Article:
Israel expressed support for Cyprus on Wednesday after Turkey vowed to continue drilling activities off the island nation’s coast, which Nicosia has protested since they are bring conducted in its exclusive economic zone.
Turkey’s announcement came amid tensions with the European Union, which has called on Ankara to cease its “illegal” activities.
The discovery of huge gas reserves in the eastern Mediterranean has sparked a dispute between EU member Cyprus and Turkey, which last month sent a second ship, the Yavuz, to search for oil and gas in the region.
“The drilling activities of our ship Yavuz are based on legal and legitimate grounds,” the Turkish foreign ministry said in a statement.
“We reject the statement made by Greek Foreign Ministry and EU officials that deem our country’s activities illegal,” it added.
Israel’s Foreign Ministry spokesman Emmanuel Nahshon later tweeted that Jerusalem fully backs Cyprus in asserting it territorial rights.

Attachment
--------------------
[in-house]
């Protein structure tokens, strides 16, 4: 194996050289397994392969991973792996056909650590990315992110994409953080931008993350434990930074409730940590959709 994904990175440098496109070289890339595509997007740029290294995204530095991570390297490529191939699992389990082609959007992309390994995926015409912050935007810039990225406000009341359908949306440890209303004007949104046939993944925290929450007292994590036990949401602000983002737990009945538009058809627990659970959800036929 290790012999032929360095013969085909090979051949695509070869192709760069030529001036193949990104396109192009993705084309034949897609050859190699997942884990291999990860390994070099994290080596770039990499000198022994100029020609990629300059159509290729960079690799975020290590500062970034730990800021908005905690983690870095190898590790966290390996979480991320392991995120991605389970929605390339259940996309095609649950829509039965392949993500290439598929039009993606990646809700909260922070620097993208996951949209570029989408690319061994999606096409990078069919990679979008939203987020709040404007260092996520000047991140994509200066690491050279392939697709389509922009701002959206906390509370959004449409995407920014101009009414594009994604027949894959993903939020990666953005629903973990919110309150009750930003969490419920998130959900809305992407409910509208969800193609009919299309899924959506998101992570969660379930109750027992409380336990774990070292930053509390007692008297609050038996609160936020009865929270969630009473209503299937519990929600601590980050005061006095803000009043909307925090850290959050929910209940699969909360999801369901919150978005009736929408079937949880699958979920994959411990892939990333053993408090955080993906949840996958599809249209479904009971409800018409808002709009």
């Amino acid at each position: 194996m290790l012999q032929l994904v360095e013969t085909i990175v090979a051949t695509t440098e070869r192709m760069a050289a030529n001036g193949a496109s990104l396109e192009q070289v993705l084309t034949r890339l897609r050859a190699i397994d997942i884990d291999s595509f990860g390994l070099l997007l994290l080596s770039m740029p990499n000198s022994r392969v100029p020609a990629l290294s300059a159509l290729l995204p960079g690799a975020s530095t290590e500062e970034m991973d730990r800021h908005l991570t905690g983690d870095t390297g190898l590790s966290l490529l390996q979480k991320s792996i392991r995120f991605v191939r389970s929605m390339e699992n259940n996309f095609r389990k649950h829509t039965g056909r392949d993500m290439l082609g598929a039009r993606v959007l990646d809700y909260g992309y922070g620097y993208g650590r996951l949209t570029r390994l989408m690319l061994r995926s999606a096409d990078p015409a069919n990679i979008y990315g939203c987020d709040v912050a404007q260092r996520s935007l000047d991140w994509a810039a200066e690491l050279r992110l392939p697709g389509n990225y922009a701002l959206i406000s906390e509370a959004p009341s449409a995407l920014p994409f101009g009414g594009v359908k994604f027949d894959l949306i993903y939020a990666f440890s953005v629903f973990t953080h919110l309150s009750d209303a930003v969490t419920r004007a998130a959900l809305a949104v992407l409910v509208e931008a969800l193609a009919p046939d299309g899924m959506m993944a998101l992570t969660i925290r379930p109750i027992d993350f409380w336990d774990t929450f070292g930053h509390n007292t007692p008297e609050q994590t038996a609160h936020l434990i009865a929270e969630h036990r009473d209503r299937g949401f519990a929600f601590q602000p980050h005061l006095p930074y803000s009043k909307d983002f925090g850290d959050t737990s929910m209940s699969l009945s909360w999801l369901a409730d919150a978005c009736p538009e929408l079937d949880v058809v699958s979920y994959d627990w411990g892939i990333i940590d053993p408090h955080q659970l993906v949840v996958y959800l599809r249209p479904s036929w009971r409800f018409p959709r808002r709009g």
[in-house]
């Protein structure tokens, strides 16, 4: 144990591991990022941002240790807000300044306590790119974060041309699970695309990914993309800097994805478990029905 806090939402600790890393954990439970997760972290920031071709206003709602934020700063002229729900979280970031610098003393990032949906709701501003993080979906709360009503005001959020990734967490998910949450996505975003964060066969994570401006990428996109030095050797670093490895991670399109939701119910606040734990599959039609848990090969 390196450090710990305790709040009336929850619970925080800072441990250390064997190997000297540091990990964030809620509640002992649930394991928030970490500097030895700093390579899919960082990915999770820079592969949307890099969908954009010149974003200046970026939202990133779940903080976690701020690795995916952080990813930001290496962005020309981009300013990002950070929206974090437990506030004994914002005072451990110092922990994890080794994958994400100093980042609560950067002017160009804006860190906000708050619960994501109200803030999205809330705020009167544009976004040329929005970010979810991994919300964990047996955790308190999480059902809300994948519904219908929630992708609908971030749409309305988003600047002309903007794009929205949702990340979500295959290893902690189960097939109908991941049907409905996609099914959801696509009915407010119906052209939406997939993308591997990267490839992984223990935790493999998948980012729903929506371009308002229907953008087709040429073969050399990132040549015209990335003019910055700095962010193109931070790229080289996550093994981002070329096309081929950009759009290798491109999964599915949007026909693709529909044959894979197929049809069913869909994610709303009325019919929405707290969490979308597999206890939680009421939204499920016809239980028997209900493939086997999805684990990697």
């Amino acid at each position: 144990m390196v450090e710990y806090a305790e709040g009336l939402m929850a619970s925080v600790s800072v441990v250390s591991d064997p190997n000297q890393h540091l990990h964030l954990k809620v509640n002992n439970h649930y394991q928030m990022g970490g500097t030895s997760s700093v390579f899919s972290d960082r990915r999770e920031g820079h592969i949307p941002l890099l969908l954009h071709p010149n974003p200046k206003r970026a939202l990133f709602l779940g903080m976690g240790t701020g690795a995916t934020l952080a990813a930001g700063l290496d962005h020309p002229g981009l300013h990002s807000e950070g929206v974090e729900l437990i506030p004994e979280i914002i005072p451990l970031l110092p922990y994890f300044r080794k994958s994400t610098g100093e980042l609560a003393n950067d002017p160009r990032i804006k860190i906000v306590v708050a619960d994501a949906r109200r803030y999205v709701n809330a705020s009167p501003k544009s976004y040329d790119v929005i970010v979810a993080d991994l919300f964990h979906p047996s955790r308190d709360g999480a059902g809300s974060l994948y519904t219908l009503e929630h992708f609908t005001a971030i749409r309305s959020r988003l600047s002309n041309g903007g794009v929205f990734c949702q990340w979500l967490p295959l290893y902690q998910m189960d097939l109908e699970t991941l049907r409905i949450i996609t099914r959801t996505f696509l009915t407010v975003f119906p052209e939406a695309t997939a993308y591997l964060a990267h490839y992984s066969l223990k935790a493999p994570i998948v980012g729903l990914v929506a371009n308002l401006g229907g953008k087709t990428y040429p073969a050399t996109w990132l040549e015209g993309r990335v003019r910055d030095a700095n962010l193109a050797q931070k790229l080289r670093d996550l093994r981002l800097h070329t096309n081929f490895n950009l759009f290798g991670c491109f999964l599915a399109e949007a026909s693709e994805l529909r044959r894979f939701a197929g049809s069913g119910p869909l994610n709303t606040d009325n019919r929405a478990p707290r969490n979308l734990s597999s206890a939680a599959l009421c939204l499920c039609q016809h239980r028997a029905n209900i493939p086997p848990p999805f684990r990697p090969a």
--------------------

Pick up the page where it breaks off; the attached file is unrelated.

“Israel follows with serious concern recent steps taken by Turkey in the waters off Cyprus’s northeast coast and reiterates its full support and solidarity with Cyprus in exercising its sovereign rights in its maritime areas and its opposition to any attempt to violate these rights,” Nachshon wrote.
Israel’s relations with Turkey have been at a low point for years following an Israeli raid on a Gaza-bound boat in which nine Turkish activists were killed. Turkish President Recep Tayyip Erdogan launches frequent verbal attacks on the Jewish state.
In May, Ankara sent the ship Fatih into Cyprus’ exclusive economic zone to begin drilling there, while the Yavuz was deployed last month to search for oil and gas to the east.
The European Union said in a statement on Monday that a second attempt by Turkey to drill for oil and gas was an “unacceptable escalation,” having already warned Ankara to stop its “illegal” activities or face sanctions.
The European Council said it was considering “appropriate measures” and would respond “in full solidarity with Cyprus” in light of the second exploration.
The United States and Egypt also joined a chorus of criticism this week, with Washington urging Turkish authorities “to halt these operations.”
Ankara says its actions abide by international law and that it is drilling inside its continental shelf.